Grand Forks residents and council members express concern about scooters

Locals and members of Grand Forks city council have raised concerns about electric and gas scooters.

Safety concerns were raised about electric and gas scooters at the last city council meeting on April 16.

Resident Les Johnson raised the issue of how there is an increase in drivers without licences on scooters and electric bicycles on the highways and roads.

“What I’m noticing and have heard is that if you’ve lost your licence, you can get a scooter and still be on the road,” he said. “I’m not sure how the regulations work with why these vehicles aren’t considered motor vehicles like a motorcycle. As far as I’m concerned they’re still on a motorized vehicle driving on the road.”

Johnson first noticed the issue when someone driving a scooter was driving on the opposite side of the road in the bicycle lane.

“There are still rules to the road and (the person) was riding against the traffic,” he said. “If they could only go as fast as a bicycle, my only issue would then be that they drive anywhere they want.”

Mayor Brian Taylor agreed that there was a problem.

“We’re having difficulties with people’s behaviour on the electric and gas scooters,” he said. “Some of the people out there that are driving on them aren’t responsible.”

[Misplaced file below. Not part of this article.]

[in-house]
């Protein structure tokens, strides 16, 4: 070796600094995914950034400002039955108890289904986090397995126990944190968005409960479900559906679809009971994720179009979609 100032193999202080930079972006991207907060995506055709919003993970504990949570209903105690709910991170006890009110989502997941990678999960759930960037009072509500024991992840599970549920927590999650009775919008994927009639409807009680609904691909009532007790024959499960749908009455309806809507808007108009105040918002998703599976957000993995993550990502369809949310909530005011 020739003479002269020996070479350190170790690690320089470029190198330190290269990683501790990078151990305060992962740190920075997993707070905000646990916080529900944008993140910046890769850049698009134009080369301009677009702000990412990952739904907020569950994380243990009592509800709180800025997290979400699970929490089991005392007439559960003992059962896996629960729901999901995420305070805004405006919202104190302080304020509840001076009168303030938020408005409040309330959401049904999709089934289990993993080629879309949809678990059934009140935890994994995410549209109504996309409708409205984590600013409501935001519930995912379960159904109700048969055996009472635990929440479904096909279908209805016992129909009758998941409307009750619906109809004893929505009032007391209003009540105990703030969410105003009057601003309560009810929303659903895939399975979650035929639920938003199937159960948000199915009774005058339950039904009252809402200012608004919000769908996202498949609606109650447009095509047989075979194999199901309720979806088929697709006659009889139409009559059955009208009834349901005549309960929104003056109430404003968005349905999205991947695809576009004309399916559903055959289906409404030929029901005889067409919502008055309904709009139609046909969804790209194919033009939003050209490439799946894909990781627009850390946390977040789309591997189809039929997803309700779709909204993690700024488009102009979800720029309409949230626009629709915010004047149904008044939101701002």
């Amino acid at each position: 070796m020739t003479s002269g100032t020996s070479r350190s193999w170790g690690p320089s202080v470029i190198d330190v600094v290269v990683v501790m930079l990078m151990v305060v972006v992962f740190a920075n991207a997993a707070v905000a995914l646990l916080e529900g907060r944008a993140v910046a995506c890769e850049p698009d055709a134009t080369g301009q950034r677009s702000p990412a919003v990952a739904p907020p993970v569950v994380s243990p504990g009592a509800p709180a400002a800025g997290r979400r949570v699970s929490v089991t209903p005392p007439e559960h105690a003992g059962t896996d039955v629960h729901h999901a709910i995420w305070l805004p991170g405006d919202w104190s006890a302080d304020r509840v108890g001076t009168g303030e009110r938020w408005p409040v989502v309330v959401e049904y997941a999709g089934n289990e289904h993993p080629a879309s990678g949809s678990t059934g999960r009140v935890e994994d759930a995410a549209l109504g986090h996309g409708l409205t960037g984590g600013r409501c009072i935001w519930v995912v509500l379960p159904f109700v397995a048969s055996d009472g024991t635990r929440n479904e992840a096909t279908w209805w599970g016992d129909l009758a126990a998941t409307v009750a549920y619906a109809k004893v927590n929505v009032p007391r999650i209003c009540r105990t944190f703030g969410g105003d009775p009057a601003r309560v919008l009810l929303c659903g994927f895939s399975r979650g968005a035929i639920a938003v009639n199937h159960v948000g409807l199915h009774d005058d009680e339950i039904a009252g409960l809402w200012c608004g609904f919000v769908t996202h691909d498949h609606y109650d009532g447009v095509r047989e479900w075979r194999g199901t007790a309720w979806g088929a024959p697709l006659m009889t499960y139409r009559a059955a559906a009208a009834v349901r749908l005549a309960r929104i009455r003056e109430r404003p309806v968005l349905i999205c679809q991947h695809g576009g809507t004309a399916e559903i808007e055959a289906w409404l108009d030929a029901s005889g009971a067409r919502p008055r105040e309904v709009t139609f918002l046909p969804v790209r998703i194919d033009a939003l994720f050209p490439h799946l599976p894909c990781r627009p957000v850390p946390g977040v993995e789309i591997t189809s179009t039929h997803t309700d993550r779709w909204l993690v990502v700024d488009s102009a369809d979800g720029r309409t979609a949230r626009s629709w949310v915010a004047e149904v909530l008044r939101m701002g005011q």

Taylor noted a typical example is somebody losing his or her licence because of visual problems.

“But now they’re riding a scooter with no helmet and no license, and no ability to cover insurance if they hit somebody,” he stated.

“Clearly we need to talk about this more because they’ve become so prevalent on our highway.”

Grand Forks RCMP Staff Sgt. Jim Harrison stated there has been an increase of scooters in the community.

“We’ve had the odd report come up with individuals not operating the scooter in a safe manner, but we haven’t had any accidents,” he added. “There’s definitely some concern regarding safety and the operators operating them in a safe manner.”

Electronic or gas scooters still fall under the Motor Vehicle Act and must follow the rules of the roads, which is the same as a bicycle, Harrison pointed out.

“If we receive a complaint about an individual operating one of them in an unlawful manner, then we’ll deal with it,” he concluded.

Grand Forks Gazette